Friday, October 26, 2012

No Telling (Or, The Frankenstein Complex) (1991)

I believe I've said this before, but one of the most interesting things I've discovered during this October Challenge is that I'm taking a second look at movies that normally would have passed right under my radar.

In two words: no telling. There is no telling what I'll discover and that is exciting to me.

I'm forcing myself to look for films I've never seen and have barely heard of, and in return I'm discovering new elements of horror story writing, directing, and acting. This is good for everyone, right? (say yes). 

I know! For tonight's film, I was really drawn to the cover. It's unique - initially your eyes are focused on a concerned face but then pulled to the bottom of the cover where you wonder what in the world is going on with this guy and what appears to be a dog...and their fighting over...what IS THAT? Who knows! You'll have to watch the movie to find out. From the cover you can tell that it's obviously not a tale about ghost goons, creepy children, psychopathic inanimate objects, or creatures from the mist. Nope, can't figure it out - there is just no telling!

Clever, very clever. Way to pique some interest. Okay, and now I'll stop with puns.

Seriously, I've enjoyed this challenge. Though the good films and the bad. But now on to No Telling (Or, The Frankenstein Complex)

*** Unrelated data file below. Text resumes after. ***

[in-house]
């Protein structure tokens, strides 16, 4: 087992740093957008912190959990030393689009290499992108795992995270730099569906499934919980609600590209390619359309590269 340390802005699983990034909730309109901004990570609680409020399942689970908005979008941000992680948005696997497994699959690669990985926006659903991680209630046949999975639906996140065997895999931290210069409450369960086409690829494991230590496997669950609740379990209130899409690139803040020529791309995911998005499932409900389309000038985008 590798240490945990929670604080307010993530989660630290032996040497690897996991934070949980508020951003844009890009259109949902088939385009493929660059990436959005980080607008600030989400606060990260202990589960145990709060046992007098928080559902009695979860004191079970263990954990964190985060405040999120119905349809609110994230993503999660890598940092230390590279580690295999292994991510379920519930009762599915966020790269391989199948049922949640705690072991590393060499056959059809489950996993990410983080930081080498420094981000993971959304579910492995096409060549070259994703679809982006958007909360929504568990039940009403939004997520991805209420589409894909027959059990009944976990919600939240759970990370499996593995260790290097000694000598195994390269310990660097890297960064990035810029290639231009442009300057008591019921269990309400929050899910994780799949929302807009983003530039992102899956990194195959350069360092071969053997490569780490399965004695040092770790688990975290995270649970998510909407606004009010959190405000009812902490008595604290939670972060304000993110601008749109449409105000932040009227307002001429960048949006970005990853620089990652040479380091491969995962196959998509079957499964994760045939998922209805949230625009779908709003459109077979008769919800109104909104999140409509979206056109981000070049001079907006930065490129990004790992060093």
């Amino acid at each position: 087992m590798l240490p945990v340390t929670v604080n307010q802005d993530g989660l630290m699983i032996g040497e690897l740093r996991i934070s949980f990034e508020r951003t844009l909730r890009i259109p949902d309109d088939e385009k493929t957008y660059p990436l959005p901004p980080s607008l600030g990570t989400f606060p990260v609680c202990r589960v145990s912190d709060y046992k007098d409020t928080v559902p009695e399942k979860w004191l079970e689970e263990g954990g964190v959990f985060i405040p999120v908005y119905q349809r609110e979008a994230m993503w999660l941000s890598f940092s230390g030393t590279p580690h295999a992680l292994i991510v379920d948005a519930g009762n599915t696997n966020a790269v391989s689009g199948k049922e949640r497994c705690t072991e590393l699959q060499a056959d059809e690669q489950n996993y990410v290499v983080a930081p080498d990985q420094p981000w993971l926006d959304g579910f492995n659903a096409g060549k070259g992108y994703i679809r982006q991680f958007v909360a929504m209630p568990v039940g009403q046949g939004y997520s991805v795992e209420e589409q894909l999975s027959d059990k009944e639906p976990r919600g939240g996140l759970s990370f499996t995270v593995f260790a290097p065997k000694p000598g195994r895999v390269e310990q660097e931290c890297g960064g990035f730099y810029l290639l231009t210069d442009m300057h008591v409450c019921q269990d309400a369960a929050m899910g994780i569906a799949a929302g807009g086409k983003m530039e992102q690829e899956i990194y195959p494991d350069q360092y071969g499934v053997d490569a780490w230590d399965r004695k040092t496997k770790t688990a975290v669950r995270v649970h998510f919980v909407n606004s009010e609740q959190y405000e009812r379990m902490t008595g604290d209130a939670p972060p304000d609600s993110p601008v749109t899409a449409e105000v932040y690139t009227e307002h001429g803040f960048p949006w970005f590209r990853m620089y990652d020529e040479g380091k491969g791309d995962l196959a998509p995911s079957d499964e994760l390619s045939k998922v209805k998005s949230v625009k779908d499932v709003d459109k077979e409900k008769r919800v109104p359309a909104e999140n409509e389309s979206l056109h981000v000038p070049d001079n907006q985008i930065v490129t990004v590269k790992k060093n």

The Village Voice calls it "Smart, Spare, Skewed." 

L.A. Weekly calls it "BLATANT ROMANTICISM...Fessenden re-inscribes classic horror conventions, commenting on everything from the clash and collusion of science and art to the beauty and horror of creation (filmic and otherwise) to the sadness of ephemeral love...BURSTS OF GRAND GUIGNOL HUMOR."

Jay Carr of the Boston Globe calls it "This sexual, political, and environmental thriller has got a hold of something and its commitment gives it impact."

No Telling is also from the director of Habit and Wendigo (this is very very intriguing to me, I've not seen either of these movies and that is a shame!)

So now I'm all confused and excited. Perfect. But first, I'm off to a fancy restaurant for dinner with a birthday girl. 

Suggested pairing: Martinis and French appetizers. Here we go :)


This is a very disturbing film. It's slow, quiet - it creeps. Certainly not a film for people who like action in their  horror stories. Absolutely a film for people who dig psychological thrillers. Animal lovers: enter at your own risk.

This movie dives deep into unsettling questions about relationships, science, and their impact on not only the immediate environment but also society as a whole. The ending chilled me, CHILLED me. Warning: you can not unsee what is shown at the end of this film.

I highly recommend this movie for people who work in research, activists, and Frankenstein fans.

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